mother hugging and kissing her daughter

"I'm proud of you."

"I'm proud of you."

This weekend, I saw my best friend from primary school. She, like me has a daughter. My daughter is almost 7, her daughter is almost 5. She asked me where I stood on telling your child that you are proud of them and where that sat in the Mindset theory.
This is a phrase that doesn't sit entirely comfortably with me but not because I am not proud of my daughter and therein lies the difficulty around this statement. We want to say it because it feels like a form of love and to not say it feels wrong. But, as Dweck said herself of praise - it is not that she is suggesting we don't praise children but we must be mindful of how we do it.
I am thoughtful when I use this phrase with my daughter, simply because I don't want her to get her validation from an external source; I want her to intrinsically want to do things  because she is proud of herself and feels good. If she continually hears from external sources how proud they are of her, her motivation to behave in certain ways becomes blurred - is she behaving in a particular way simply to get positive external recognition or because she likes the way it makes her feel intrinsically? The intrinsic motivation is a much more powerful motivator in the long-term.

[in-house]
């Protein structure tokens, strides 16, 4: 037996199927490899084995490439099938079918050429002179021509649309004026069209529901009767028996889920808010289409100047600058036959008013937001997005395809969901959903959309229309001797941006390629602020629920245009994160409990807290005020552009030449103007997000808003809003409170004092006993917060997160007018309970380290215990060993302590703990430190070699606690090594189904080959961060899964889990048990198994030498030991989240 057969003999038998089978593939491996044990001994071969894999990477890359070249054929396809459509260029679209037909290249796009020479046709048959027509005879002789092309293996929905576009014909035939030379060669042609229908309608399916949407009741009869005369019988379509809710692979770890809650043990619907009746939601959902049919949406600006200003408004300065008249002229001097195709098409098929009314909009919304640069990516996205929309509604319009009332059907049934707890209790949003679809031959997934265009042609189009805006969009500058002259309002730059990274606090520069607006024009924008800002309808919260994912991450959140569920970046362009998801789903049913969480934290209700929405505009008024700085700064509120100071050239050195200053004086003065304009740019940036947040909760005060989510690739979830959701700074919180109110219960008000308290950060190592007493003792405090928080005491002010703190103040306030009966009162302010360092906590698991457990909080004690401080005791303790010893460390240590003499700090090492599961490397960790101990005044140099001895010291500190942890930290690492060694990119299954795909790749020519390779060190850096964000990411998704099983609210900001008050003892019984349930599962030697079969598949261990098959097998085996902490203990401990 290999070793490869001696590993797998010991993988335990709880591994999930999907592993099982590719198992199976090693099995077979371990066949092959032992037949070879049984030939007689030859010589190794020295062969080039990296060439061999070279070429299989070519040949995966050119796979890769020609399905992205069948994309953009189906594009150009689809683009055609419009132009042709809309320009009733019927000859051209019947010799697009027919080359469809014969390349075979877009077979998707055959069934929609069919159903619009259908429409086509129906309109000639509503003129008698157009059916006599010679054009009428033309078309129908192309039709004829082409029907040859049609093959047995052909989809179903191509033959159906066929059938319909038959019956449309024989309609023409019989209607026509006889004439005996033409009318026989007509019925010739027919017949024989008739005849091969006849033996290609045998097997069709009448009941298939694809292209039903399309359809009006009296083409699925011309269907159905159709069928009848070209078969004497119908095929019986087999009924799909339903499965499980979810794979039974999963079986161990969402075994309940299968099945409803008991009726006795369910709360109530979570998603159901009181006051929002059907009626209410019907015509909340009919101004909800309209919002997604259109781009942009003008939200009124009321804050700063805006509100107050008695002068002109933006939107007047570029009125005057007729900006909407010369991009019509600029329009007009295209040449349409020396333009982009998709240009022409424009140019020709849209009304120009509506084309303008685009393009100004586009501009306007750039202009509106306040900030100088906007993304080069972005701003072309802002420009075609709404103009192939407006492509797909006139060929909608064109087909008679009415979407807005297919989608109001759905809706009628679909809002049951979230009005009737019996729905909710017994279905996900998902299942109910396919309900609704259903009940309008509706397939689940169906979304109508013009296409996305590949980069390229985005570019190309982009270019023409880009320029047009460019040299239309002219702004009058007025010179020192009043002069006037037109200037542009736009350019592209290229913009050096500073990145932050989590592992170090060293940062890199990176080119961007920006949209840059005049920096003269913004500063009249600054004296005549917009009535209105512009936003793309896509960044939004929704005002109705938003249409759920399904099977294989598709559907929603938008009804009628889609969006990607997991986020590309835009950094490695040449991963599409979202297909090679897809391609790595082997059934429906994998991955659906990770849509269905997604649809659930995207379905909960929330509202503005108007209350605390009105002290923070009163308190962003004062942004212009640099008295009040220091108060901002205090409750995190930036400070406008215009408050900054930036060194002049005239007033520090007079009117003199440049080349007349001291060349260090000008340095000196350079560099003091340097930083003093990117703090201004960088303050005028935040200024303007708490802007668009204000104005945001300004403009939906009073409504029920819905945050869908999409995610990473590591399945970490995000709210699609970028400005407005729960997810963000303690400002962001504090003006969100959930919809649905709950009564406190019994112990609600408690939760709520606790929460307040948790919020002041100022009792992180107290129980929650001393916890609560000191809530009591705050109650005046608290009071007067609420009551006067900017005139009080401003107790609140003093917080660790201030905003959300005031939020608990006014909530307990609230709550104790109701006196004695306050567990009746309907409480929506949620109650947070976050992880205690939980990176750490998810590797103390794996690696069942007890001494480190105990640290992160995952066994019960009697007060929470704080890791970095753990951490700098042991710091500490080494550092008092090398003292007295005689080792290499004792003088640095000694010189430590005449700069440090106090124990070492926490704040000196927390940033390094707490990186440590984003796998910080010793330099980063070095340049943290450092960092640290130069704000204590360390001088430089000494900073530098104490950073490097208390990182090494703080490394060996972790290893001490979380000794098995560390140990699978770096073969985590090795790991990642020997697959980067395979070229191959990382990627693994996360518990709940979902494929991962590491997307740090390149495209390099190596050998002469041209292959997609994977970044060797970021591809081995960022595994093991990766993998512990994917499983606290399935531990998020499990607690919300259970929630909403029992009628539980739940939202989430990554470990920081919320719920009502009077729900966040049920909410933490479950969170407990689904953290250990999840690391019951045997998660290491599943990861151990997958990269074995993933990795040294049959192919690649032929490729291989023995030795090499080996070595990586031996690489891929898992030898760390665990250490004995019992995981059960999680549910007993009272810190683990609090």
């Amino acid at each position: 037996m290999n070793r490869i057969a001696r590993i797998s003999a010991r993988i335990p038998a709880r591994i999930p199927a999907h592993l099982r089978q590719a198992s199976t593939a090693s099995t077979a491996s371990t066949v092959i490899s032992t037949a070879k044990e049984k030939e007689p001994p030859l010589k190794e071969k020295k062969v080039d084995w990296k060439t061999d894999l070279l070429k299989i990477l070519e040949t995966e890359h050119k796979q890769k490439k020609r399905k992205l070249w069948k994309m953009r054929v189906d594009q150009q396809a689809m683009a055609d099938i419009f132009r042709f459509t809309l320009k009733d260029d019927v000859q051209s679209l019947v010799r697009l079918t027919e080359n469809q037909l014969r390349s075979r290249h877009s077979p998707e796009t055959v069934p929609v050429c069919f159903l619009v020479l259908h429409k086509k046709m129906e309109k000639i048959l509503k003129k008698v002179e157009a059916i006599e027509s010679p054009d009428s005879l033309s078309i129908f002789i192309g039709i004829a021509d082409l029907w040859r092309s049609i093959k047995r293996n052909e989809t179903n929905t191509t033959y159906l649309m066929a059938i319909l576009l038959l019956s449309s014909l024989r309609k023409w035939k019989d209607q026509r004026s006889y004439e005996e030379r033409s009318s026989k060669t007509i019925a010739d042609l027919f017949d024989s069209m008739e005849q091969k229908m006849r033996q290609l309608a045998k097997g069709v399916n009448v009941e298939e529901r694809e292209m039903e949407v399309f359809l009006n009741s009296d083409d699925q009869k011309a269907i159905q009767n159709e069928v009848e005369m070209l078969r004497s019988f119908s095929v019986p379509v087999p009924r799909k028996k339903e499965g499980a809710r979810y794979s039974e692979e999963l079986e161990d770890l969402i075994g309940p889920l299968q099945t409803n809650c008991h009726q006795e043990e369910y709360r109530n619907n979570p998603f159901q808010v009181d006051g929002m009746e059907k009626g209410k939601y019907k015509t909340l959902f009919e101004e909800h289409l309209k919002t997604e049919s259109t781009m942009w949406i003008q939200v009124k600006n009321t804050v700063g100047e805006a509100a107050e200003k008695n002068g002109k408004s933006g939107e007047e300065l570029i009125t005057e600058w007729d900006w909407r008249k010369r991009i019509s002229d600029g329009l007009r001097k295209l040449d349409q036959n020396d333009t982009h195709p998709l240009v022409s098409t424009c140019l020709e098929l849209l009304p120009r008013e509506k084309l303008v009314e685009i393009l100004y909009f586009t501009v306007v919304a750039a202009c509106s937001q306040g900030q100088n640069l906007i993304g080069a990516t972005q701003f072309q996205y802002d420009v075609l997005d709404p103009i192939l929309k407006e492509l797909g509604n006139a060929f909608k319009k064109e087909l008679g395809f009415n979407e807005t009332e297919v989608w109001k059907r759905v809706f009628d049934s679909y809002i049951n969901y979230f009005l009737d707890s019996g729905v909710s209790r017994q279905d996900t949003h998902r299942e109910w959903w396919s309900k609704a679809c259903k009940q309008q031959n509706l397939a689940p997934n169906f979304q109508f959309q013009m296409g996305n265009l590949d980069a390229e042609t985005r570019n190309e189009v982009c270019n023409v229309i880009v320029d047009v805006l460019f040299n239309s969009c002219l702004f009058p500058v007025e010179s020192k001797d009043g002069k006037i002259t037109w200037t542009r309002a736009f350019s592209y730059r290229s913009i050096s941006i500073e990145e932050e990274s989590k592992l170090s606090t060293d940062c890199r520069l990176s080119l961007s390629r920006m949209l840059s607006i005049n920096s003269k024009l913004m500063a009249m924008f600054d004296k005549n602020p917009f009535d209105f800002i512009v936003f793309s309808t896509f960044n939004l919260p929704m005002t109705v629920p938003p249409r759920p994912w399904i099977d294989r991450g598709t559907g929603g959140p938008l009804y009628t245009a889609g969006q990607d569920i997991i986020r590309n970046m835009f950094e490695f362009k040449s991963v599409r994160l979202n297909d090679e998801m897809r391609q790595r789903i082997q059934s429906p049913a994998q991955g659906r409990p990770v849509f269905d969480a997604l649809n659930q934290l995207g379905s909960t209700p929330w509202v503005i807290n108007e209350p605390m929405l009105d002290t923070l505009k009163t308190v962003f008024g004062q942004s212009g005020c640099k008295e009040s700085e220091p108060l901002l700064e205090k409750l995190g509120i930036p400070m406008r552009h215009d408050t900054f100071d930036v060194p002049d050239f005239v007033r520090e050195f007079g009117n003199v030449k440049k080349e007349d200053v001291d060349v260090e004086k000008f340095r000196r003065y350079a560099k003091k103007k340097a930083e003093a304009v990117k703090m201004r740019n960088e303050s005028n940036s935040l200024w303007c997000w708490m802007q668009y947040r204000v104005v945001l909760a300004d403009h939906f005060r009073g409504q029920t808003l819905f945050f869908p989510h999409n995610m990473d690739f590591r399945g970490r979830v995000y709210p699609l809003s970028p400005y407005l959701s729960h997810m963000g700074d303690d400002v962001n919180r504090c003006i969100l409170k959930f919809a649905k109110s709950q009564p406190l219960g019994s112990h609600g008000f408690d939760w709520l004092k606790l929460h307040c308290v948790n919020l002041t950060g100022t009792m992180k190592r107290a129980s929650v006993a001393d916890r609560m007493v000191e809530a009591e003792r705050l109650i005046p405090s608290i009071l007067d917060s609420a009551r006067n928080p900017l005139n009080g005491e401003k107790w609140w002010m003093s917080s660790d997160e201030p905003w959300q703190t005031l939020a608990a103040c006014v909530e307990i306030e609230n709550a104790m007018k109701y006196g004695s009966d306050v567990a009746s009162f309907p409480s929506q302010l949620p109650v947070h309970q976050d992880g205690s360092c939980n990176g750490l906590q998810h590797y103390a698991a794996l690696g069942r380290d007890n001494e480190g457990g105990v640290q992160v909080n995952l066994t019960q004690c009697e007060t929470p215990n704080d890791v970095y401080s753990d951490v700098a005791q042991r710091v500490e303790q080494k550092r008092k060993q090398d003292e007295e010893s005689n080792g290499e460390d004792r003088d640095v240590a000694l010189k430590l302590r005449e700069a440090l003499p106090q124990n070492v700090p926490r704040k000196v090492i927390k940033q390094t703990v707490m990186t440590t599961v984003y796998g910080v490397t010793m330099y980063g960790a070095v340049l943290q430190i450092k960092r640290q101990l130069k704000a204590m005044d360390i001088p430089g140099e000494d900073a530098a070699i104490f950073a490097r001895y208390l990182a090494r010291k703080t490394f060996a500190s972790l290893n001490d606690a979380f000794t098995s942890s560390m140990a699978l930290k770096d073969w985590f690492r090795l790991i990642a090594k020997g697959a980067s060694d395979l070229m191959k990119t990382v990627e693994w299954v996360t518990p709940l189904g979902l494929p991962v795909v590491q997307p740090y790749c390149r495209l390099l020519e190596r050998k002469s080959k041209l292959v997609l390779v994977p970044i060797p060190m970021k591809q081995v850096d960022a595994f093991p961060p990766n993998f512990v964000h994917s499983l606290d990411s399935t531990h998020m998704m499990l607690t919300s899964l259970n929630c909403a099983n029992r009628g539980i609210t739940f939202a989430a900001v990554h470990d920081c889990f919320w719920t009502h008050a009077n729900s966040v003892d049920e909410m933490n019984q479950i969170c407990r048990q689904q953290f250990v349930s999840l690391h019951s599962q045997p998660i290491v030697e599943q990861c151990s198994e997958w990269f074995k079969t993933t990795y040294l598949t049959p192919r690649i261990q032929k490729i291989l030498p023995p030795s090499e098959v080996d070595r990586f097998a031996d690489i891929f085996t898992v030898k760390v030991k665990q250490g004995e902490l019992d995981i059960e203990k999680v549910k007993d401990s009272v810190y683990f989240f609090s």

What I am aiming for is the latter but if she continually hears how proud I am of her with nothing else, it becomes a meaningless form of praise and the Mindset theory doesn't have a lot of good things to say about the praise junkie.
I do want her to know I am proud of her BUT it will always come with a comment intended to allow her to reflect on how her behaviour has made her feel rather than about how it has made someone else feel, such as "How has that made you feel?" or "Does that make you feel proud of yourself?" Her feelings matter and I want her motivation to behave in a certain way to be something she chooses rather than something she does because it makes someone else happy - when that happens, it becomes a performance rather than a genuine act.
In getting children to reflect on their own behaviour and how it makes them feel, we aim to move away from children who turn into adults that rely on praise that gives them external validation. What happens later on when that validation doesn't come? Do we have adults that are not motivated unless they are being praised or have someone telling them how proud they are of them? Learning about Mindset is about creating resilience in small, significant ways and this is one.
We need children to intrinsically be proud of themselves.  Telling them you are proud of them is basically another form of praise so I think it is worth thinking about the words said around it. It seems to me that, "I'm proud of you," alone is not enough.

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